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Give a wave to get a wave, don’t get stung by a stingray, and other tips for a surf-soaked summer

By Jake Howard

Memorial Day has come and gone, a steady run of south swell continues to pour, and there have been some big crowds at the premier spots.

Summer must be here. Of course, it’s not all coconut-scented wax and sunburns; with summertime officially in full effect, here are some things to consider:

As noted, there are a lot of humans in the water. Riding waves is more popular than ever, and that’s a good thing for surf towns like Dana Point and San Clemente, but what’s going to make all this work is if people are tuned into proper surf etiquette, as well as their environment.

In terms of etiquette, that means respecting the surfer who is taking off closest to the peak, not dropping in on folks and understanding that sometimes giving waves is just as satisfying as getting waves.

“Give people space,” explained two-time world champ Tom Carroll in a recent conversation. We were talking about his home zone around Sydney’s Northern Beaches, but the same applies here.

People are paddling out for any number of reasons; don’t be the person who bums out their trip. If somebody’s got a sneaky peak to themselves, the noble thing to do would be to let them enjoy the moment.

If you approach your session like it’s a surf contest and every wave is a paddle battle, you’re either doing it wrong or you belong at Lowers. It’s a big ocean out there, so give people room to move.

Same goes for all those e-bikers who fly down the Trestles trail. You don’t have to see how close you can get to some family who’s on foot. Leave buzzing the tower to Top Gun. And when you get to the beach, please don’t park your e-bike on people’s stuff. Sure, your bike is heavy, but like the ocean, it’s a big beach; give people space.

In terms of the environment, I’ve had more than a few lifeguards talk to me about experiencing the “Instagram effect,” in which people come to the beach and are trying to score that perfect Insta moment but are so consumed in capturing content, they’re oblivious to their surroundings.

This is especially dangerous somewhere like Laguna Beach, where folks walk out on the cliffs to snap a selfie, then get hit by a wave or slip because their face is buried in their phone. Moral of the story, pay attention.

And when it comes to sea life, like you e-bikers, space is key. If you encounter a sick marine mammal, don’t be an Instagram hero and have somebody film you dragging it back into the ocean. Let a nearby lifeguard know what’s up or call the local animal control. It’s on the beach for a reason; let the professionals handle it.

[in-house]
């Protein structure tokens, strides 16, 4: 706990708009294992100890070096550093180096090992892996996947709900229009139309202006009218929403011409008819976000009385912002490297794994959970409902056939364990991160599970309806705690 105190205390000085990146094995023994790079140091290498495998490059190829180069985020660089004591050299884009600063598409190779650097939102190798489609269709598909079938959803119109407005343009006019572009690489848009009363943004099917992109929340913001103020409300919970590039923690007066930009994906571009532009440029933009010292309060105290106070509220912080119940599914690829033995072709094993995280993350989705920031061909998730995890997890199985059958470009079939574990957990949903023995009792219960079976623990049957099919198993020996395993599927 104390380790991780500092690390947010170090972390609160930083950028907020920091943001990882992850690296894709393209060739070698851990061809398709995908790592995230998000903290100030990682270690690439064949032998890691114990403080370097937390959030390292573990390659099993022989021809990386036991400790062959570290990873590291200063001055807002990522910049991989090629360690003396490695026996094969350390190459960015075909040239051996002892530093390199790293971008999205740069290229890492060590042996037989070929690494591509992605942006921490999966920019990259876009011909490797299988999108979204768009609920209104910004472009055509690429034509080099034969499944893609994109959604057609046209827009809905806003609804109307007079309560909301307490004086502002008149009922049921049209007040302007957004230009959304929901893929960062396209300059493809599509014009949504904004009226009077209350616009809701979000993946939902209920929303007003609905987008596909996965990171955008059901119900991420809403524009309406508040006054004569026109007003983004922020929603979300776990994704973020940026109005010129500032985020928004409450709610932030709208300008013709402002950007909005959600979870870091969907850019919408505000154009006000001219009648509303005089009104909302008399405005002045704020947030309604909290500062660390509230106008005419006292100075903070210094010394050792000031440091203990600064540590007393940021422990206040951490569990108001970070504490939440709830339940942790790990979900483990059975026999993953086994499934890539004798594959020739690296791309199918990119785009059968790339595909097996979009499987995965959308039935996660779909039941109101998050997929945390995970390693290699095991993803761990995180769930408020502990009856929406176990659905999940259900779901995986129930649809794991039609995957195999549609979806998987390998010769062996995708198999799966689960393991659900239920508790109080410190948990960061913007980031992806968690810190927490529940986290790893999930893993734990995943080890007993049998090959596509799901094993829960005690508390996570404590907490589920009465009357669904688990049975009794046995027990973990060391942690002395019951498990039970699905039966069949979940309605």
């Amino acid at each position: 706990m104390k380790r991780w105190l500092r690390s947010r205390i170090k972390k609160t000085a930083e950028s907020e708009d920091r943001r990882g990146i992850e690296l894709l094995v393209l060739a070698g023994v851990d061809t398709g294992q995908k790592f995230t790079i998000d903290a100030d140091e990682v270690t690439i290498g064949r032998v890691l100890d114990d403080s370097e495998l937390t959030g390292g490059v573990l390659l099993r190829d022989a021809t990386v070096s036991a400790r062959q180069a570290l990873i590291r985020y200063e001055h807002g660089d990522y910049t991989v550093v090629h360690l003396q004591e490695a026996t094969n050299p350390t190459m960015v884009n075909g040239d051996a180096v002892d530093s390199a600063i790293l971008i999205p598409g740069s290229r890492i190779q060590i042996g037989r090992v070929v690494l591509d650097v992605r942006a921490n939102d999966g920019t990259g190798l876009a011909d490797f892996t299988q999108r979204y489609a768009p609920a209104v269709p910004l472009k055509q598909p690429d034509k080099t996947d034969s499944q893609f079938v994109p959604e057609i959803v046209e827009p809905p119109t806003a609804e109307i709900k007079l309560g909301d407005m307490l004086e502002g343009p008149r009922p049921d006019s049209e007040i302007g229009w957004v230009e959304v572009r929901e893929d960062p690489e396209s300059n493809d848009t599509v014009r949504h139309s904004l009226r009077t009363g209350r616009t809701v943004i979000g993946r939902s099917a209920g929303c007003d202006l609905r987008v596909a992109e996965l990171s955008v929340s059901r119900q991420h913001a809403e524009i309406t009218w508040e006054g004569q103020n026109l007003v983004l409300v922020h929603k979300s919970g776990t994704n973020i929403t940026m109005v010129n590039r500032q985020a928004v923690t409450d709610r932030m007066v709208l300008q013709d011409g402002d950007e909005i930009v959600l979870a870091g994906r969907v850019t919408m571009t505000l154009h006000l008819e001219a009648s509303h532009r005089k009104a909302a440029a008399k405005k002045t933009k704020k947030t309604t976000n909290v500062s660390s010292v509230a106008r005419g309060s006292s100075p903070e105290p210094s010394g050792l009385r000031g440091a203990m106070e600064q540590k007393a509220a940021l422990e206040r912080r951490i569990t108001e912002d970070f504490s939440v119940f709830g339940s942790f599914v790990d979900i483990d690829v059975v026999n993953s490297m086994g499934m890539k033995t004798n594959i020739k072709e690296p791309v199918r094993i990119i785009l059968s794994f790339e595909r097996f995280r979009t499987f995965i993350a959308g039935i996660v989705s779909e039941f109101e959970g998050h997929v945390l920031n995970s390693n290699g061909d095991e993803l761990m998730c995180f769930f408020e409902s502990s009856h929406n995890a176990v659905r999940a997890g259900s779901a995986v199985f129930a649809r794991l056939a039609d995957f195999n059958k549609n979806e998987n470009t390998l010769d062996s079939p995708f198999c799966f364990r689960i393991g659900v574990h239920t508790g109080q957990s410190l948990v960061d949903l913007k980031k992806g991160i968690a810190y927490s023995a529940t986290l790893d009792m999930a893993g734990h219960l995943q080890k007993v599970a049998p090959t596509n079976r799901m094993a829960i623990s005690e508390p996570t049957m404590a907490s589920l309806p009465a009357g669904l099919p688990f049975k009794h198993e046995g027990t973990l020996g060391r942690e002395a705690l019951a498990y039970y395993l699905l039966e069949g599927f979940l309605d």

On a personal note, do everything in your power not to get stung by a stingray. It’s really easy, just shuffle your feet along the ocean floor if you’re at a sandy beach. Stingrays love warm, sandy shallow water.

A few months back, I got stung at Poche, and it’s not fun. When I was a lifeguard up in Seal Beach after college, we’d deal with hundreds of stingray wounds a summer (thanks to the warm water of the San Gabriel River), so I was no stranger to how much pain the little creatures can inflict.

I’ll never forget one woman describing it as “worse than childbirth.” I’m not qualified to make that comparison, but it hurt like holy hell.

Soaking your foot in hot water is the best remedy for breaking down the stingray’s neurotoxin and relieving the pain.

The stingray got me right on the tip of my big toe, and I probably should have gone to the doctor to get the wound cleaned out and a prescription for some antibiotics. I’m fine now, but it took a good month-plus for my foot to heal.

With so much swell, summer’s already off with a bang. Let’s keep it rolling.

Jake Howard is local surfer and freelance writer who lives in San Clemente. A former editor at Surfer Magazine, The Surfer’s Journal and ESPN, today he writes for a number of publications, including Picket Fence Media, Surfline and the World Surf League. He also works with philanthropic organizations such as the Surfing Heritage and Culture Center and the Positive Vibe Warriors Foundation.

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